Thailand’s northern hill tribes represent a diverse culture (video)

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Situated in the mountainous north of the country, the hill tribes of Thailand are perhaps the most diversified, varied and accessible of all of the worlds mountain people and provide the visitor with a rare insight into the life, customs and traditions of the various groups’ culture.

The thatched roofs of the Akha hill tribe village, in northern Thailand
The thatched roofs of the Akha hill tribe village, in northern Thailand Sputnikcccp

Comprising the Akha, Daraang, Karen, Kachin, Lahu, Lisu, Hmong, Miabri, Mien (Yao), Mizo, and Moken, the villages retain many traditional aspects of the tribes’ cultures, and also reflect the minority status these races have in a country of 63 million people.

The majority of Thailand’s hill tribes are believed to have originated from Tibet or China and progressively migrated through Indochina over the last 200 to 300 years. As a result, many of the hill tribes found in Thailand can also be found in neighboring countries, including Burma, China, India, Laos, and Vietnam.

While it is easy to apply the term Hill tribe as an all encompassing term for all of the mountain dwelling minority groups, to do so is a great disservice to the people, who all practice their own individual customs, cultures, traditions, and languages.

Ethnic minority groups

The Karen best known for the neck rings worn by their women and girls
The Karen best known for the neck rings worn by their women and girls Diliff

Though there are dozens of individual societies living in the rugged mountains of Thailand’s north, the six largest tribes and the ones most visitors have contact with are the Akha, Hmong, Karen, Lahu, Lisu and Mien (Yao).

Previously all of the hill tribes practiced slash and burn agriculture, with many of them also having been involved in opium cultivation. However, increasing conservation and drug enforcement policies, coupled with projects initiated under the patronage of Thailand’s King Bhumibol Adulyadej, along with several commercial ventures such as Doi Chang Coffee, has seen many of the tribes abandon these practices and change to farming cash crops for sale at local markets.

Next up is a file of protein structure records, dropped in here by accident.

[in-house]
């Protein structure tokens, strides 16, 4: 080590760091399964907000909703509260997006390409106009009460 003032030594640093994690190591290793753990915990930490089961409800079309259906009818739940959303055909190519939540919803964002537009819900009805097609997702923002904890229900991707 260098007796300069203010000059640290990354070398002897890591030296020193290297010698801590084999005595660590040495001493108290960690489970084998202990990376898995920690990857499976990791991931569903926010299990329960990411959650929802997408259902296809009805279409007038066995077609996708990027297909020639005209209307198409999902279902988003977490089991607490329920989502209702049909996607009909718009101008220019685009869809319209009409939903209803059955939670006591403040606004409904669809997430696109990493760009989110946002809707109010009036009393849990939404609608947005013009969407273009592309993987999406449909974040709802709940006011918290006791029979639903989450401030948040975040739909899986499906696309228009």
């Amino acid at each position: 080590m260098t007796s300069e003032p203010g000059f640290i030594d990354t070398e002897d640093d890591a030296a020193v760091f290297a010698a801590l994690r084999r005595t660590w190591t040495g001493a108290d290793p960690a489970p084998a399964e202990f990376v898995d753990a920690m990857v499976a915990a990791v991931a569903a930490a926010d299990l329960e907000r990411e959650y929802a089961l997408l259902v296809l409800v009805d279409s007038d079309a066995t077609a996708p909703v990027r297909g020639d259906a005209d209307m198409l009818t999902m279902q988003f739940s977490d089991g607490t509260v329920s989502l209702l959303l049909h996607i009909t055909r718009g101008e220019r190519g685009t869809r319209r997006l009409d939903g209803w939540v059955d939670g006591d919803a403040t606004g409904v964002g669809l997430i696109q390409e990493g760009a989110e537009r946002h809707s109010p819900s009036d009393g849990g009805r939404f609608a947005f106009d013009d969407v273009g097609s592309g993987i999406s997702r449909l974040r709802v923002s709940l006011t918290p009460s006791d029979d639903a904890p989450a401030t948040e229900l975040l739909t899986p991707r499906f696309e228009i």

Thanks to the growth of of eco-tourism and trekking tours, it is now even easier for visitors to the North of Thailand to gain a first-hand insight into the daily lives of these ancient civilizations. While some tours spend just a short period of time with the various hill tribe communities, others are available that allow visitors to stay for longer periods and spend time improving the living conditions building houses, community centers, or teaching English.

Diverse culture, customs and language

The six largest hill tribes of Northern Thailand are:


The Akha are a hill tribe of subsistence farmers known for their artistry. They are believed to have originated in Mongolia about 1,500-years ago and began arriving in Thailand in the early 20th century. There are believed to be about 80,000 Akha now living in Thailand’s northern provinces of Chiang Rai and Chiang Mai.


The Lahu hill tribe originally lived on the Tibetan plateau and migrated gradually to Yunnan
The Lahu hill tribe originally lived on the Tibetan plateau and migrated gradually to Yunnan Maxpatrick

Believed to have been the original inhabitants of the Yellow River valley in China, the Hmong live in the mountainous regions of Burma, Laos, Vietnam, and Thailand.

Hmong are also one of the sub-groups of the Miao ethnicity in southern China

Widely known for having fought against the communist-nationalist Pathet Lao during the Secret War in Laos, there are an estimated 150,000 Hmong living in Thailand, 800,000 in Vietnam and 500,000 in Laos.